Mayor is said to hesitate on arena plans offered so far
It looks like it's going to be late autumn before the Portland City Council even discusses the future of Memorial Coliseum.
Use of the coliseum, built for $8 million in 1960 as a memorial to war veterans and designed by the prestigious New York architectural firm Skidmore, Owings and Merrill, has dwindled markedly since the Portland Trail Blazers moved to the newer and much larger Rose Garden in 1996.
The coliseum needs millions of dollars in maintenance and upgrades, but they are likely to be deferred while the city mulls options for the building.
Current proposals include a privately financed conversion to an urban shopping center for big-box retailers, such as Costco and Home Depot, plus a couple of publicly funded options. The most ambitious is MARC, the Memorial Athletic & Recreation Center, which would develop the coliseum for amateur athletics.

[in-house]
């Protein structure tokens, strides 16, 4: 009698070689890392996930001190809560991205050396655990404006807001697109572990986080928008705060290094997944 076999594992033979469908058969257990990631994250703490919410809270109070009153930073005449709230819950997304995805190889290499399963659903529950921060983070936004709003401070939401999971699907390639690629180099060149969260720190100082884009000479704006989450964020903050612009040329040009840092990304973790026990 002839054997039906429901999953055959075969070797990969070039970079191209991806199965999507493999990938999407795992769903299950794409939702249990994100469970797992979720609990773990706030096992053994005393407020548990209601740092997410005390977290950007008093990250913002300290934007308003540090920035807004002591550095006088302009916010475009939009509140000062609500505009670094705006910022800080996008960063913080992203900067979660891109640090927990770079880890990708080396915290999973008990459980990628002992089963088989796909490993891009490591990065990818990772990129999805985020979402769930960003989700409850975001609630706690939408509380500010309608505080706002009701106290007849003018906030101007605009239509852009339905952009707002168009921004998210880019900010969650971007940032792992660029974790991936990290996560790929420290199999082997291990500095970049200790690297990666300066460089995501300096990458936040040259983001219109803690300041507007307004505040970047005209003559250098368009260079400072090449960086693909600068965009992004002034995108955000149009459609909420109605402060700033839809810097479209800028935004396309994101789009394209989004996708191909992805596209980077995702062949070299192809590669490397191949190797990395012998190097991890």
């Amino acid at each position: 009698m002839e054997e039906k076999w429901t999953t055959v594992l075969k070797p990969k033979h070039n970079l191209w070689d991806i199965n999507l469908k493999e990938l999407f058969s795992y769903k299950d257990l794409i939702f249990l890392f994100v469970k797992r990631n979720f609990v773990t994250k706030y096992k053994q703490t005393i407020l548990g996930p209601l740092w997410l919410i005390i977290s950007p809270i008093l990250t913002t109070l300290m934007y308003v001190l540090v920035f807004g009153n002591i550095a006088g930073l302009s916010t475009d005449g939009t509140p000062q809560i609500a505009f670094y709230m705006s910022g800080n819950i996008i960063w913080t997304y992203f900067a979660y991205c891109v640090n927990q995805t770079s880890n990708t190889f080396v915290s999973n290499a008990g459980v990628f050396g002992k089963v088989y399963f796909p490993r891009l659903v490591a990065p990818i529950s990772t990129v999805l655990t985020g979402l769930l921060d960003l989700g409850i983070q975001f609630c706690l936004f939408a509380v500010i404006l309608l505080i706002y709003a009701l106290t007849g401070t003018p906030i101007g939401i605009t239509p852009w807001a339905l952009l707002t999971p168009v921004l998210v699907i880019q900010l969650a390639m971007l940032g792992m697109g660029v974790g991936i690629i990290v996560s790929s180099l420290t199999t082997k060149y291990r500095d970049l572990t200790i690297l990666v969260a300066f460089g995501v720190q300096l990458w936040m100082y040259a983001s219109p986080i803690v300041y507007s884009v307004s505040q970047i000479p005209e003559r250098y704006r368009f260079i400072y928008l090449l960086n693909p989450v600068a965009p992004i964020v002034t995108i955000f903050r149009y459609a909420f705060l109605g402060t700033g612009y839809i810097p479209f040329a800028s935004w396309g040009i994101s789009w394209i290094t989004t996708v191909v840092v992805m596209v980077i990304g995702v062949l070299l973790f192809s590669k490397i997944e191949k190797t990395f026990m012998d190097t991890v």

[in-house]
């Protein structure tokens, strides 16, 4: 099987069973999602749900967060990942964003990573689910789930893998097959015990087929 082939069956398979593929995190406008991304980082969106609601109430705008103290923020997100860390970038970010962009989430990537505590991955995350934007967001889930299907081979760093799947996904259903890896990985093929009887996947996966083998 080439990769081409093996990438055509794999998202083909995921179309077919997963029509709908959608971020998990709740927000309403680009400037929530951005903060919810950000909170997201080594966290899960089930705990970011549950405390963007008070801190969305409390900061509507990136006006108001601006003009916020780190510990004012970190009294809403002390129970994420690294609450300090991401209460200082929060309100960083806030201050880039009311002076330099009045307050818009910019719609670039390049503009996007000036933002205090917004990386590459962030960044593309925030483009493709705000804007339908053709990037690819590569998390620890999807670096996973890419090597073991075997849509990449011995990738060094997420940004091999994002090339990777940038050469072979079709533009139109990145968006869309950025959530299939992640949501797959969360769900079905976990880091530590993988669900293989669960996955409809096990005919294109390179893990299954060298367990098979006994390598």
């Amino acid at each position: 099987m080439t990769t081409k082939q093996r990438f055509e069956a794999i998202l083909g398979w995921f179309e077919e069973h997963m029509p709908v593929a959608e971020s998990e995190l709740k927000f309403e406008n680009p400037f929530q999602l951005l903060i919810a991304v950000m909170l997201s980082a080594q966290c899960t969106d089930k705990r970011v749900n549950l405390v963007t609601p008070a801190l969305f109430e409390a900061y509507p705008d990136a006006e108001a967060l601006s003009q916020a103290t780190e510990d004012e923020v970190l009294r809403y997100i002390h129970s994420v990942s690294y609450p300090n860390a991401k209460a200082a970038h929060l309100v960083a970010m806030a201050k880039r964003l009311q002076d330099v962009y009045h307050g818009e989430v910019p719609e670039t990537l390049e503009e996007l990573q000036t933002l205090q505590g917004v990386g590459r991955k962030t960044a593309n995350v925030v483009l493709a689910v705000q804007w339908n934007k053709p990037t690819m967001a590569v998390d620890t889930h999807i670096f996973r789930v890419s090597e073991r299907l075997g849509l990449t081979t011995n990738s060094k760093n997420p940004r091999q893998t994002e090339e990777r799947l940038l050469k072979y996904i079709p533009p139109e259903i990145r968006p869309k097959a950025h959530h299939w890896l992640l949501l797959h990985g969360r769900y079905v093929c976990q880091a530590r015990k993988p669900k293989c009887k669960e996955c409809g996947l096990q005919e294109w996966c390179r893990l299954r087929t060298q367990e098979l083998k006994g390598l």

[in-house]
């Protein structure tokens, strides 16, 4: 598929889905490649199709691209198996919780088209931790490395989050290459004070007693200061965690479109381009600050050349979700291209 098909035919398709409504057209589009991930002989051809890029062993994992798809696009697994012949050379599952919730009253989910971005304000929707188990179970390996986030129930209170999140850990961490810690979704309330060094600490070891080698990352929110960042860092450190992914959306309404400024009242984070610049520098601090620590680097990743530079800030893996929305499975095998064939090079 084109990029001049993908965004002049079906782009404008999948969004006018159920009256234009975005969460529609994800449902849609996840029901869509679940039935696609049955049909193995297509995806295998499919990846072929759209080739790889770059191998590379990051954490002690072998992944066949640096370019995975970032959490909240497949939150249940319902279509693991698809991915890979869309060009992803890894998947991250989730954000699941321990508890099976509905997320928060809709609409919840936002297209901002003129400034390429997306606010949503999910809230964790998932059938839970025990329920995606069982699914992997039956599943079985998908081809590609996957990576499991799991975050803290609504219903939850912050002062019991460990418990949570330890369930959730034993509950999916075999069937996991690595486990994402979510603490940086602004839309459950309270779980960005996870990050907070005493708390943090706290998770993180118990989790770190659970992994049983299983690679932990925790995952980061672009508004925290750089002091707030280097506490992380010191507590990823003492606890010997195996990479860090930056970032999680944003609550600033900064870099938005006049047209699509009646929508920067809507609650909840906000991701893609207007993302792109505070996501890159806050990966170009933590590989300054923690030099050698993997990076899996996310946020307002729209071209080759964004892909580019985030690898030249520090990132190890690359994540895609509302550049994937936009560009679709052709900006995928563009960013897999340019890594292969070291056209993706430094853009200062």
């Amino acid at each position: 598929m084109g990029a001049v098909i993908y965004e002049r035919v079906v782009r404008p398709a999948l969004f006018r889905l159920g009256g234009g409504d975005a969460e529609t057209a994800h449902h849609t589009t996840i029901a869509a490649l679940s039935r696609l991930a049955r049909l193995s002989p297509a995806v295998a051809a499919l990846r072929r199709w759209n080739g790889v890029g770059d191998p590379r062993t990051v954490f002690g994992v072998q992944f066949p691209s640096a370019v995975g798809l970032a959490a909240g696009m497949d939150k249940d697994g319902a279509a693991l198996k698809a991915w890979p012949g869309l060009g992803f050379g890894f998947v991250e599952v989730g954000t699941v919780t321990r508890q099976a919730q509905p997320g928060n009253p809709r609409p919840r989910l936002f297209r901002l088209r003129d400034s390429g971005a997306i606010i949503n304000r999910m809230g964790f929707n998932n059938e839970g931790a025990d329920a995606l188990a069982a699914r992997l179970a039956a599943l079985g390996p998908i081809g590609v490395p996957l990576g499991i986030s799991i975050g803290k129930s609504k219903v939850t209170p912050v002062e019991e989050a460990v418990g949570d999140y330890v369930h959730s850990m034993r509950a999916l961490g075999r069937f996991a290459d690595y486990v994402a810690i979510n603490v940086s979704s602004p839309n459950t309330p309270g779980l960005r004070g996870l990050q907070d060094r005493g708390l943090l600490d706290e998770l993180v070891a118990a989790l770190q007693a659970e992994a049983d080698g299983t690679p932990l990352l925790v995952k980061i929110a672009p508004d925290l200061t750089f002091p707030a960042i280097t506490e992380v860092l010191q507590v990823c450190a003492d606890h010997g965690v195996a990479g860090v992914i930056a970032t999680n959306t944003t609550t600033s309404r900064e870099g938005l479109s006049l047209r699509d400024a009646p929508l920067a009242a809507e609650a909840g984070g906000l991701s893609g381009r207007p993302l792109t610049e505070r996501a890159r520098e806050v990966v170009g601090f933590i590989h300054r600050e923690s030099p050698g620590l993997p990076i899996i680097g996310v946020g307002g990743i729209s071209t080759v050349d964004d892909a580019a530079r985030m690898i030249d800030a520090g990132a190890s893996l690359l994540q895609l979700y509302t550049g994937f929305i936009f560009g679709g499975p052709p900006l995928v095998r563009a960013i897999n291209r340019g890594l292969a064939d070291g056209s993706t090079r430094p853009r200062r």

Since early 2002, the city has spent about $300,000 to study the coliseum. A report on the options went to the printer just this week.
But Mayor Vera Katz, according to Dave Logsdon, the city's spectator facilities manager, has said she's not particularly happy with the options.
'I think you'll see the next step in the process is the mayor forming an advisory committee or group doing some additional work on some options,' Logsdon said.
Blazer owner Paul Allen's Oregon Arena Corp. manages the coliseum for the city and also pays for operations and maintenance. The company's contract extends to 2013, but it can be terminated early if the city decides to convert the building to another use.
The council, Logsdon said, 'would need to make a specific decision about any of the options,' including the proposal to convert the coliseum to retail use.
Ñ Jeanie Senior